Although you only work with one grape, you bottle each cuvée depending on what part of the vineyard it originates. Could you tell us a little about the terroir and the difference between each of the parcels?
I have a hectare and a half of vineyards which are all located in the side valley of Trarbach. The vines in each are between fifty and a hundred years old and all face south. Each vineyard is only a few metres apart and the soils in each are mostly grey and blue slate and there is also a little quartzite. The reason why the individual wines are so different is due to small changes in the water supply, microclimate, clones and the age of the vines. Together, these small variations end up having a profound influence on each of the wines. For example, although the vineyards all have a strong southern orientation, the maturity times are often very different.
The vines are very old and planted on their original roots, what impact do you feel this has on your wines?
In contrast to grafted vines, the plant is made up of one part and the root, stem and fruit naturally belong together. These vines are less vigorous and often more resilient to disease.
They are more balanced in ripening and less productive, or rather they produce what is natural to them. The wines seem deeper, calmer, healthier and more alive.
How would you describe your approach in the vineyards?
I try to care for the vines as well as I can and as naturally as possible. I try to feel nature as intensely as possible and to move with empathy and trust in it and alongside it.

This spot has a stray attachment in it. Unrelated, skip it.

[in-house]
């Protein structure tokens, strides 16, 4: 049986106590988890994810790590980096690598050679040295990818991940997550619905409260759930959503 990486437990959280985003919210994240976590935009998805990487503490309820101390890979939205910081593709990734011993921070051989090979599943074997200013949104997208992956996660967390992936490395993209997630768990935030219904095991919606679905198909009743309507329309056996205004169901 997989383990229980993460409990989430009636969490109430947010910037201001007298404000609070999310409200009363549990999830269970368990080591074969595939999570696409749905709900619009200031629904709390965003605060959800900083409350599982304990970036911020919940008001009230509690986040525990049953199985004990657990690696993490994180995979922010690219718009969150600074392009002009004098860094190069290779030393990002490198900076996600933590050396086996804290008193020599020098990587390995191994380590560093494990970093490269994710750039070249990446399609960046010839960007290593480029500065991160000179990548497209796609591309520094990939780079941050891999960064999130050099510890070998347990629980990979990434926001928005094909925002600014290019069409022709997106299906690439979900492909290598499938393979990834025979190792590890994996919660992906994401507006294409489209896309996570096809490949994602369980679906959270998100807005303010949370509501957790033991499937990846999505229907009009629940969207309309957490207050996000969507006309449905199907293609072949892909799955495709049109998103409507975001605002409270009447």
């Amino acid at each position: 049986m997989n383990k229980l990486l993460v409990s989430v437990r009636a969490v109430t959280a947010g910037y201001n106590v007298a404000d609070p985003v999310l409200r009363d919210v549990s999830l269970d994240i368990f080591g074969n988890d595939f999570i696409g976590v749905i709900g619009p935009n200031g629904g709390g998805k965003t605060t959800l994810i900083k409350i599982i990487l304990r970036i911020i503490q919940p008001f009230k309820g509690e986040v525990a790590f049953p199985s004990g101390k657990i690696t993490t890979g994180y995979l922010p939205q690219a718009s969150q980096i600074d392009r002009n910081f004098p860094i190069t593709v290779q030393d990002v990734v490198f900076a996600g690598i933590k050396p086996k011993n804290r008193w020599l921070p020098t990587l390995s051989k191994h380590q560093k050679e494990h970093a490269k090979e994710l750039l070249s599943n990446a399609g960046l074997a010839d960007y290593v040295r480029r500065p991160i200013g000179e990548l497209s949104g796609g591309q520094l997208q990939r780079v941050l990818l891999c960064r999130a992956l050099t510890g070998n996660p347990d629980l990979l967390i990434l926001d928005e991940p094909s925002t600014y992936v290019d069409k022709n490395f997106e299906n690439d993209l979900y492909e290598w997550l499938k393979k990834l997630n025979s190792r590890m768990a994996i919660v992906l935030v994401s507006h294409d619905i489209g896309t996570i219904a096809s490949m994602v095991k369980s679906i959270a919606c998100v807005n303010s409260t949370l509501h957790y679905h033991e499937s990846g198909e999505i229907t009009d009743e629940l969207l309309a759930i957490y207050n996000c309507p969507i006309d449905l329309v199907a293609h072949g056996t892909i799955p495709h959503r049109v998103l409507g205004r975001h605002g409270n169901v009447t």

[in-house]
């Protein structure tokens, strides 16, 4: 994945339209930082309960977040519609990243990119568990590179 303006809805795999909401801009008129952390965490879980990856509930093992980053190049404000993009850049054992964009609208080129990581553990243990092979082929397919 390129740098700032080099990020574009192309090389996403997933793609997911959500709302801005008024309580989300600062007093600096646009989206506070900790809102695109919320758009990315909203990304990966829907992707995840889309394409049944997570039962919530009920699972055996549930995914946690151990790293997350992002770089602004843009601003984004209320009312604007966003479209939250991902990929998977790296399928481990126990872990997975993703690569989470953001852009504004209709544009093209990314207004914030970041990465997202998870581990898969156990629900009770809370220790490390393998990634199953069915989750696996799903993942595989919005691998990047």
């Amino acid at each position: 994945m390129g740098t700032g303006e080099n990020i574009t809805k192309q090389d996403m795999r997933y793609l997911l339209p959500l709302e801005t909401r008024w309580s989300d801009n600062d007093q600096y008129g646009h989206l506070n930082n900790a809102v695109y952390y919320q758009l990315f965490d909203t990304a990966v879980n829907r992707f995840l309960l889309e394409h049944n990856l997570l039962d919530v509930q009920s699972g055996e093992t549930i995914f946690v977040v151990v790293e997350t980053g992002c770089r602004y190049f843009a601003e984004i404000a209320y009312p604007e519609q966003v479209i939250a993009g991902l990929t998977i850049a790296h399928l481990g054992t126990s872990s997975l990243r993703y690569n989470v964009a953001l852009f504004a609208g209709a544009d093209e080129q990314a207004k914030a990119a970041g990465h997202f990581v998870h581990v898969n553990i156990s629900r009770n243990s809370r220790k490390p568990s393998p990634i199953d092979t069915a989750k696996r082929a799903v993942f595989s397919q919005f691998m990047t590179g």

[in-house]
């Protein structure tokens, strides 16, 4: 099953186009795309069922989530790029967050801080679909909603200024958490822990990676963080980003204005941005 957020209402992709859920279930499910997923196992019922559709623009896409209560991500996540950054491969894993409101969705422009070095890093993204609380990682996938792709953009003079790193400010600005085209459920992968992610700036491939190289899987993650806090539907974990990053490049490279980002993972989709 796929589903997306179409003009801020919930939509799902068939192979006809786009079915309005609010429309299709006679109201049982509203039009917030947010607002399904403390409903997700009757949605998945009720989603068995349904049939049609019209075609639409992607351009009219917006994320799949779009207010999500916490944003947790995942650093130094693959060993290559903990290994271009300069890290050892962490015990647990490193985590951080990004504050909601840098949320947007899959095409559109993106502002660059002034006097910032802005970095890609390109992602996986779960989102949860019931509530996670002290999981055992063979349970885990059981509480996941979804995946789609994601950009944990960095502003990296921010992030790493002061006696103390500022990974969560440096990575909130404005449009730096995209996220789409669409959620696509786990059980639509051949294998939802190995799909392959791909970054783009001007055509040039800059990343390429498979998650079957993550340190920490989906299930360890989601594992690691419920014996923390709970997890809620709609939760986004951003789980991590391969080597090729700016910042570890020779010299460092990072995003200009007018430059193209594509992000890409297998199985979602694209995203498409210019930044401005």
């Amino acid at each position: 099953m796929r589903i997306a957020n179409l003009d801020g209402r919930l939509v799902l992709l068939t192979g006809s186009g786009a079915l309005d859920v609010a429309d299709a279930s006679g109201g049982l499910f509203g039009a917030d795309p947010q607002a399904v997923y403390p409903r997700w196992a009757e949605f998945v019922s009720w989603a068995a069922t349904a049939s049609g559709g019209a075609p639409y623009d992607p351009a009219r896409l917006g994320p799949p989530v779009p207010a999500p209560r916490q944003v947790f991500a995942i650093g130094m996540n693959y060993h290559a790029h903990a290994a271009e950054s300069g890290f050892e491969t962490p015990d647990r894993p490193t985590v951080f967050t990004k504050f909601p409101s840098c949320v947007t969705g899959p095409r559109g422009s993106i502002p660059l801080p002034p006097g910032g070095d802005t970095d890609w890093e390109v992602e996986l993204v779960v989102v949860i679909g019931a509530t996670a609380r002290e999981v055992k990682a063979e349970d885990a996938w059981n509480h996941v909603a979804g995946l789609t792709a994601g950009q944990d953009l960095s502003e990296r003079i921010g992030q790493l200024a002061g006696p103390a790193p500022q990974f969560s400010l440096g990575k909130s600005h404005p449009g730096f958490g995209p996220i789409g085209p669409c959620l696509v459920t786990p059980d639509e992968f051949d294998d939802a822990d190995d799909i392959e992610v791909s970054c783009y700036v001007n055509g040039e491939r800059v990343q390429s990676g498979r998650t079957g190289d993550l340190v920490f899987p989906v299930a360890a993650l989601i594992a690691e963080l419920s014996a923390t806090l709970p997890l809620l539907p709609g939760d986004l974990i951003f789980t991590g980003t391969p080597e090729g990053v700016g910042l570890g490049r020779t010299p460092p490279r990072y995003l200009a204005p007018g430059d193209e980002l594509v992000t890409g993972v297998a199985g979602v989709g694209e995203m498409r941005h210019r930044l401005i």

What about your approach to winemaking, could you describe your work in the cellar?
I try to be calm and to trust my feelings. I try to work in a way that is clear and precise, by making only a few interventions and making sure that they are the right ones.
Fermentation takes place spontaneously and usually lasts for at least a year but in the case of ‘Sterntaucher’ from 2018, for example, the fermentation lasted over two years. Depending on the vintage and the temperature in the cellar, I sometimes do a little maceration but never allow it to go into the alcoholic fermentation. For example, if it is cool I might let the grapes sit in the mash for a couple of days before pressing, but in a warm year like 2018 I was not able to do that.
I press very gently and slowly over the course of around twelve hours using a pneumatic air press, which along with a basket press, is the most gentle I have found. I leave the wines to rest in large barrels of a thousand litres on all of their lees for between eighteen months and two years and do not touch them at any stage. When ready, I bottle each wine directly from the cask.
Your wines have a depth, clarity and stability that is astonishing. Obviously you are just getting started, but how do you feel they will age over time?
I would love if my wines were as your describe. While I cannot control them, I dream of being able to make wines that are somehow indescribable and can age for a long time.
Finally, what does the future hold for Jakob Tennstedt?
I hope for countless beautiful moments in nature. I hope to retain an endless curiosity, to remain open minded and to still be healthy and full of energy in my vineyards when I am a hundred years old.